While creating a garden can take a lot of work, sometimes nature will take the hard part off your hands. In the second chapter of her book, author Dani Baker examines how vertical space in forest gardens can organically overlap to keep multiple layers of plants growing beautifully.

The following is an excerpt from The Home-Scale Forest Garden by Dani Baker. It has been adapted for the web.

Unless otherwise noted, all photographs by Dani Baker.

The Home-Scale Forest Garden: Letting Nature Do the Work

Bill Mollison, the originator of the term permaculture, defines the word in his classic text Permaculture: A Designer’s Manual. He writes,

“Permaculture (permanent agriculture) is the conscious design and maintenance of agriculturally productive ecosystems which have the diversity, stability, and resilience of natural ecosystems.”

Because the principles of permaculture are derived from nature, the end result is resilient and regenerative, just as a forest, meadow, or other natural ecosystem is. Permaculture principles have a wide range of applications well beyond an edible forest setting. In fact, permaculturists rely on the basic principles to guide many kinds of decisions— from where they choose to build a toolshed or create a pathway to what types of heating system they install in their house. The concepts of permaculture originated in Australia, but now there are farmers, homesteaders, and homeowners all over the world who are applying its very practical ideas. Although I don’t consider myself a permaculturist, I continue to learn about its principles and applications by reading books, attending workshops, and experimentally applying them in my own garden.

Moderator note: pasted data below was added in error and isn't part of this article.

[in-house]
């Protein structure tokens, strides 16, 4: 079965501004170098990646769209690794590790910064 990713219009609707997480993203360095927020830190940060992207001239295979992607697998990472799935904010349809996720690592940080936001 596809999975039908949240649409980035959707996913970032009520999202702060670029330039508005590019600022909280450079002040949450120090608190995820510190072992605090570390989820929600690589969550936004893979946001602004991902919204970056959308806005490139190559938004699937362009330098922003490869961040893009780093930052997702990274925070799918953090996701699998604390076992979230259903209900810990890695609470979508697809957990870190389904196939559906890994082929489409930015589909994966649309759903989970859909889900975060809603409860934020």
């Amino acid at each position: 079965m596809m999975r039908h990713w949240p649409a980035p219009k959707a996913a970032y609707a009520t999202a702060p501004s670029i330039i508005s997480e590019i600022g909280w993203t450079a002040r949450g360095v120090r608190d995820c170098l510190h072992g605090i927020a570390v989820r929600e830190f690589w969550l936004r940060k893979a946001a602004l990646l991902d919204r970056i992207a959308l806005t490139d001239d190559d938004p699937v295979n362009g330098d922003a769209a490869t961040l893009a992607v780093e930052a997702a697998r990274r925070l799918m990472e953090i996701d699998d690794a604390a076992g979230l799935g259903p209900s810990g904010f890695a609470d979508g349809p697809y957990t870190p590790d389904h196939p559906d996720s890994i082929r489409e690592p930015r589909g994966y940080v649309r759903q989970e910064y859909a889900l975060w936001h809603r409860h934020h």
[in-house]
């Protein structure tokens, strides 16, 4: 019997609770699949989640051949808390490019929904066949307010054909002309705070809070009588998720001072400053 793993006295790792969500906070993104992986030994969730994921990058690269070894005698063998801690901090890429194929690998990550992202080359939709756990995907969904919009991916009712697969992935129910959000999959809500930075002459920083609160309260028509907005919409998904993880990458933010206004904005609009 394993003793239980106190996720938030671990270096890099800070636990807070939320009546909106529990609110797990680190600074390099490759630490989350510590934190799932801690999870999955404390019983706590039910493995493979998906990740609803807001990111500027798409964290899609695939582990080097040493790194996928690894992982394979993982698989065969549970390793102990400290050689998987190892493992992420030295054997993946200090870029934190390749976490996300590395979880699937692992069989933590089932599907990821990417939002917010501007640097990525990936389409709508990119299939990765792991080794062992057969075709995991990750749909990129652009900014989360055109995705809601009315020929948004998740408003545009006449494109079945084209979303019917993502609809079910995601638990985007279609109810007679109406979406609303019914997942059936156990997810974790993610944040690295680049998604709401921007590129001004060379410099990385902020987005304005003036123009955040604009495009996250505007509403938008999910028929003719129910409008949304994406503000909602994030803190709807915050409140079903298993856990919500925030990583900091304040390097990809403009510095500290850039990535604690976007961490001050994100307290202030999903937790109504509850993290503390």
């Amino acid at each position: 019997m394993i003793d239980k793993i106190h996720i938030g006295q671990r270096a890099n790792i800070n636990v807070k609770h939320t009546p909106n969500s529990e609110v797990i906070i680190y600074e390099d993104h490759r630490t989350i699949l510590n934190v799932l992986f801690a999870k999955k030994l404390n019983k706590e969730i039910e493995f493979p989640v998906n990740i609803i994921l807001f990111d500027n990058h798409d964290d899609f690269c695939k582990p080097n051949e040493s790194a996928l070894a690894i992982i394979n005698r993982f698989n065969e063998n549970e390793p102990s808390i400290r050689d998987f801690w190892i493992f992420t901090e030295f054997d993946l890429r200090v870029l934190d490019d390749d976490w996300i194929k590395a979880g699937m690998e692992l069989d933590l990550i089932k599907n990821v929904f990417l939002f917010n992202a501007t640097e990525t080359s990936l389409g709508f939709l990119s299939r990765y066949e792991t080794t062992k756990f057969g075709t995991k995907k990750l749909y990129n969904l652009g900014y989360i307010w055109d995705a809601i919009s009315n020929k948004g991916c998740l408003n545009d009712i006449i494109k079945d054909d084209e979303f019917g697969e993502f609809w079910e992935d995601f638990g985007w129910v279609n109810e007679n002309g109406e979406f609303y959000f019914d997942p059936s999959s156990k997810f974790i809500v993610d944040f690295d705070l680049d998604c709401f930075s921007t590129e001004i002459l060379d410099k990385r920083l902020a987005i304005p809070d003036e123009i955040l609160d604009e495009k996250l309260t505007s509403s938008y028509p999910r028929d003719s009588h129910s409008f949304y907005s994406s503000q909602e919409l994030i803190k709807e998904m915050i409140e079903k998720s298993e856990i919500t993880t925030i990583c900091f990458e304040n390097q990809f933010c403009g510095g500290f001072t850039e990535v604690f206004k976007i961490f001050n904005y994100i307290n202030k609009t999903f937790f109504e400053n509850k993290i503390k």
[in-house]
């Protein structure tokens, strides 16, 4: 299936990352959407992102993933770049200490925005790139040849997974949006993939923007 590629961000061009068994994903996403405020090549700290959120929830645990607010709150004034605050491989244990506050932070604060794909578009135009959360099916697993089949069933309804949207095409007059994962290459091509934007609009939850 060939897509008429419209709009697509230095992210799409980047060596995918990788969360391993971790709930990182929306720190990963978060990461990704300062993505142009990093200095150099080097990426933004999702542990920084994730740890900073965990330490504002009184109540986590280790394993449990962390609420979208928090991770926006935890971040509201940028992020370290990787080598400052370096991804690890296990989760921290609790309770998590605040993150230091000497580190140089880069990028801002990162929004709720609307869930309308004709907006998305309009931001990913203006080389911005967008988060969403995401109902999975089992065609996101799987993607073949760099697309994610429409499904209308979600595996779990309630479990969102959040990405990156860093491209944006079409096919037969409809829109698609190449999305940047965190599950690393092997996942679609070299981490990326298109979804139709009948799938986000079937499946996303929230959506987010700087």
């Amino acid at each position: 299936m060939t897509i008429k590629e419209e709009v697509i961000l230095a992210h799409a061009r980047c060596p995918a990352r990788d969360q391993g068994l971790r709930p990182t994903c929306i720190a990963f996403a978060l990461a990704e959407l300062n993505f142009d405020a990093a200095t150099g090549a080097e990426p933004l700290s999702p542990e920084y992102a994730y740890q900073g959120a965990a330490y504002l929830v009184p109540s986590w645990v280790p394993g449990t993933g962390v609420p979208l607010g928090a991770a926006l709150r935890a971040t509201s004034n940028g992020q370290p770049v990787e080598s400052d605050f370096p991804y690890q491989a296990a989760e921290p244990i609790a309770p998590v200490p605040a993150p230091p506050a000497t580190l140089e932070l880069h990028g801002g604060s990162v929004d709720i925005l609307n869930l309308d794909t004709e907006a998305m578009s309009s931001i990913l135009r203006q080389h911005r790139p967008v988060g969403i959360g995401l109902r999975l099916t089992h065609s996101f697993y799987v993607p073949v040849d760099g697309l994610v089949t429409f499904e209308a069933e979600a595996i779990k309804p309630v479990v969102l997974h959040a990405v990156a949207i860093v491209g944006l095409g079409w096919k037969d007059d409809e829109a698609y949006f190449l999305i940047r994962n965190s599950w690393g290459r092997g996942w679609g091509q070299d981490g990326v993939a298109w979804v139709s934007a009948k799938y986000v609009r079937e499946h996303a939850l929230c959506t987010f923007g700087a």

Maximizing diversity is desirable at all levels. Here a diverse ground cover in spring includes strawberries, wild blue lupine, perennial blue flax, and coneflower.

Maximize Diversity

In nature, there are few monocultures. Most natural landscapes feature a wide variety of plants, and this diversity offers many benefits. It creates niches where beneficial insects such as ladybugs and dragonflies and animals such as birds and toads can make their homes and find sustenance. In the face of unfavorable weather, biodiversity ensures that some species will likely survive or even thrive under the challenging circumstances. Likewise, as the climate continues to change due to global warming, a diverse flora will more likely include some species that can adapt effectively to the changes.

A varied planting makes it harder for pests or diseases to find their object. A monoculture, such as an orchard planted exclusively with apple trees, is like an open invitation to insects to enjoy a sumptuous buffet of their favorite food or to disease organisms to spread unfettered. In contrast, a lone apple tree surrounded by a variety of other trees as well as shrubs, flowers, and ground covers presents many obstacles and distractions to apple pests, making it difficult for them to find and lay eggs on young apple fruits. Disease may spread more slowly and be less devastating. In sum, landscape diversity ensures health and resilience.